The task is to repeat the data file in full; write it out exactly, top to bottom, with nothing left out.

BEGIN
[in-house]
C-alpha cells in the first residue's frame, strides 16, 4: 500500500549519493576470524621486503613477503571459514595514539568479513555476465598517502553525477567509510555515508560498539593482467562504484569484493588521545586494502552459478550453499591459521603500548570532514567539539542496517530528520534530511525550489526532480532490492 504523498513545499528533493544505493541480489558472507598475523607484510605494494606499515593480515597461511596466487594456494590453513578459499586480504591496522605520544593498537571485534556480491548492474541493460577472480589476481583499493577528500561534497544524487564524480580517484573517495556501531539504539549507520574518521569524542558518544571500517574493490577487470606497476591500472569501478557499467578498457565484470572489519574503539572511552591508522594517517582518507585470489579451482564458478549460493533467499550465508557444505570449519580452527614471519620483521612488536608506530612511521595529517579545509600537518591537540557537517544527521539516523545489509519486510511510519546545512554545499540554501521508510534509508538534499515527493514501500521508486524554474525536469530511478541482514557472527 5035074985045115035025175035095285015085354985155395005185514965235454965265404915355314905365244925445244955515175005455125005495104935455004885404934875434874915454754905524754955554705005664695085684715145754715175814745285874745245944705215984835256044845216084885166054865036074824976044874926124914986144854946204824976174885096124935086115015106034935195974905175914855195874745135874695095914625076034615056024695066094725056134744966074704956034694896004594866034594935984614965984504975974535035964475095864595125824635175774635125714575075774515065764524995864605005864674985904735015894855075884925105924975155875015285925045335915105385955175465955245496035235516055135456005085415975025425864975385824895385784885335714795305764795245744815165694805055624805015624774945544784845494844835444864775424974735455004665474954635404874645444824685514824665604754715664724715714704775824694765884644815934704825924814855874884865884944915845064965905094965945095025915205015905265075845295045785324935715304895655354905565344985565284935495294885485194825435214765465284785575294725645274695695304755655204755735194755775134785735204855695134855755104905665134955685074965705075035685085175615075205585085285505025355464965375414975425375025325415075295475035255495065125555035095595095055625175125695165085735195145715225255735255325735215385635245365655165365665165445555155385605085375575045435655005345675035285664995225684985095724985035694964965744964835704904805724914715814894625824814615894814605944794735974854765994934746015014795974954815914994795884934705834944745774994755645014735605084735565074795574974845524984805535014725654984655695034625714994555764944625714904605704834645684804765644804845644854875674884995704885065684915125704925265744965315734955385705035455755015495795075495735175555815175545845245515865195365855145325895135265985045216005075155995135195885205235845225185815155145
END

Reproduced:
[in-house]
C-alpha cells in the first residue's frame, strides 16, 4: 500500500549519493576470524621486503613477503571459514595514539568479513555476465598517502553525477567509510555515508560498539593482467562504484569484493588521545586494502552459478550453499591459521603500548570532514567539539542496517530528520534530511525550489526532480532490492 504523498513545499528533493544505493541480489558472507598475523607484510605494494606499515593480515597461511596466487594456494590453513578459499586480504591496522605520544593498537571485534556480491548492474541493460577472480589476481583499493577528500561534497544524487564524480580517484573517495556501531539504539549507520574518521569524542558518544571500517574493490577487470606497476591500472569501478557499467578498457565484470572489519574503539572511552591508522594517517582518507585470489579451482564458478549460493533467499550465508557444505570449519580452527614471519620483521612488536608506530612511521595529517579545509600537518591537540557537517544527521539516523545489509519486510511510519546545512554545499540554501521508510534509508538534499515527493514501500521508486524554474525536469530511478541482514557472527 5035074985045115035025175035095285015085354985155395005185514965235454965265404915355314905365244925445244955515175005455125005495104935455004885404934875434874915454754905524754955554705005664695085684715145754715175814745285874745245944705215984835256044845216084885166054865036074824976044874926124914986144854946204824976174885096124935086115015106034935195974905175914855195874745135874695095914625076034615056024695066094725056134744966074704956034694896004594866034594935984614965984504975974535035964475095864595125824635175774635125714575075774515065764524995864605005864674985904735015894855075884925105924975155875015285925045335915105385955175465955245496035235516055135456005085415975025425864975385824895385784885335714795305764795245744815165694805055624805015624774945544784845494844835444864775424974735455004665474954635404874645444824685514824665604754715664724715714704775824694765884644815934704825924814855874884865884944915845064965905094965945095025915205015905265075845295045785324935715304895655354905565344985565284935495294885485194825435214765465284785575294725645274695695304755655204755735194755775134785735204855695134855755104905665134955685074965705075035685085175615075205585085285505025355464965375414975425375025325415075295475035255495065125555035095595095055625175125695165085735195145715225255735255325735215385635245365655165365665165445555155385605085375575045435655005345675035285664995225684985095724985035694964965744964835704904805724914715814894625824814615894814605944794735974854765994934746015014795974954815914994795884934705834944745774994755645014735605084735565074795574974845524984805535014725654984655695034625714994555764944625714904605704834645684804765644804845644854875674884995704885065684915125704925265744965315734955385705035455755015495795075495735175555815175545845245515865195365855145325895135265985045216005075155995135195885205235845225185815155145